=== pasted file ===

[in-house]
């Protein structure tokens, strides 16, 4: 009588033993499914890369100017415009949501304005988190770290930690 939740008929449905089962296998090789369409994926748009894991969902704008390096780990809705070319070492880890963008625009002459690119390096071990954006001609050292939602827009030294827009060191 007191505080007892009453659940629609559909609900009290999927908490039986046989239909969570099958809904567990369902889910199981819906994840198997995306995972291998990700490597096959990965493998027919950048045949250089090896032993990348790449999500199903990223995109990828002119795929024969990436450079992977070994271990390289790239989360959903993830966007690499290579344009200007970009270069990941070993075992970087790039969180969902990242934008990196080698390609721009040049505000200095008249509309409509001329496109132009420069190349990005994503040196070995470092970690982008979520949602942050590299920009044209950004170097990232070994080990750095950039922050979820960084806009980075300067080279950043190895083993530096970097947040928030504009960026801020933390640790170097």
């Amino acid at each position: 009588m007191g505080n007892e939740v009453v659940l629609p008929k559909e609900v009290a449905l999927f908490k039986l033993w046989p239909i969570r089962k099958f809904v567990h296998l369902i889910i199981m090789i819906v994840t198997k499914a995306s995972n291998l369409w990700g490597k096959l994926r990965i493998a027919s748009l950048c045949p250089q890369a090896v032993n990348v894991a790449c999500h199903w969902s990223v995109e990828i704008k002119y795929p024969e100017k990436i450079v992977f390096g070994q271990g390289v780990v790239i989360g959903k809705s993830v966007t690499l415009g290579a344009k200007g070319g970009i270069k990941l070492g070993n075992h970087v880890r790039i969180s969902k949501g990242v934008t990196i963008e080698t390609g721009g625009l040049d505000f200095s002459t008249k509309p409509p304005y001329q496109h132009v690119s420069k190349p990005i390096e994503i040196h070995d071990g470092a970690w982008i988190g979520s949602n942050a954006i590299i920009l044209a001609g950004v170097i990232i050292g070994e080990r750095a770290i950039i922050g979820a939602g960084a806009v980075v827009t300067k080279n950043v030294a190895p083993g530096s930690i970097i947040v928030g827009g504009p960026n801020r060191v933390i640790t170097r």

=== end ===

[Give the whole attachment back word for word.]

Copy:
[in-house]
């Protein structure tokens, strides 16, 4: 009588033993499914890369100017415009949501304005988190770290930690 939740008929449905089962296998090789369409994926748009894991969902704008390096780990809705070319070492880890963008625009002459690119390096071990954006001609050292939602827009030294827009060191 007191505080007892009453659940629609559909609900009290999927908490039986046989239909969570099958809904567990369902889910199981819906994840198997995306995972291998990700490597096959990965493998027919950048045949250089090896032993990348790449999500199903990223995109990828002119795929024969990436450079992977070994271990390289790239989360959903993830966007690499290579344009200007970009270069990941070993075992970087790039969180969902990242934008990196080698390609721009040049505000200095008249509309409509001329496109132009420069190349990005994503040196070995470092970690982008979520949602942050590299920009044209950004170097990232070994080990750095950039922050979820960084806009980075300067080279950043190895083993530096970097947040928030504009960026801020933390640790170097």
């Amino acid at each position: 009588m007191g505080n007892e939740v009453v659940l629609p008929k559909e609900v009290a449905l999927f908490k039986l033993w046989p239909i969570r089962k099958f809904v567990h296998l369902i889910i199981m090789i819906v994840t198997k499914a995306s995972n291998l369409w990700g490597k096959l994926r990965i493998a027919s748009l950048c045949p250089q890369a090896v032993n990348v894991a790449c999500h199903w969902s990223v995109e990828i704008k002119y795929p024969e100017k990436i450079v992977f390096g070994q271990g390289v780990v790239i989360g959903k809705s993830v966007t690499l415009g290579a344009k200007g070319g970009i270069k990941l070492g070993n075992h970087v880890r790039i969180s969902k949501g990242v934008t990196i963008e080698t390609g721009g625009l040049d505000f200095s002459t008249k509309p409509p304005y001329q496109h132009v690119s420069k190349p990005i390096e994503i040196h070995d071990g470092a970690w982008i988190g979520s949602n942050a954006i590299i920009l044209a001609g950004v170097i990232i050292g070994e080990r750095a770290i950039i922050g979820a939602g960084a806009v980075v827009t300067k080279n950043v030294a190895p083993g530096s930690i970097i947040v928030g827009g504009p960026n801020r060191v933390i640790t170097r």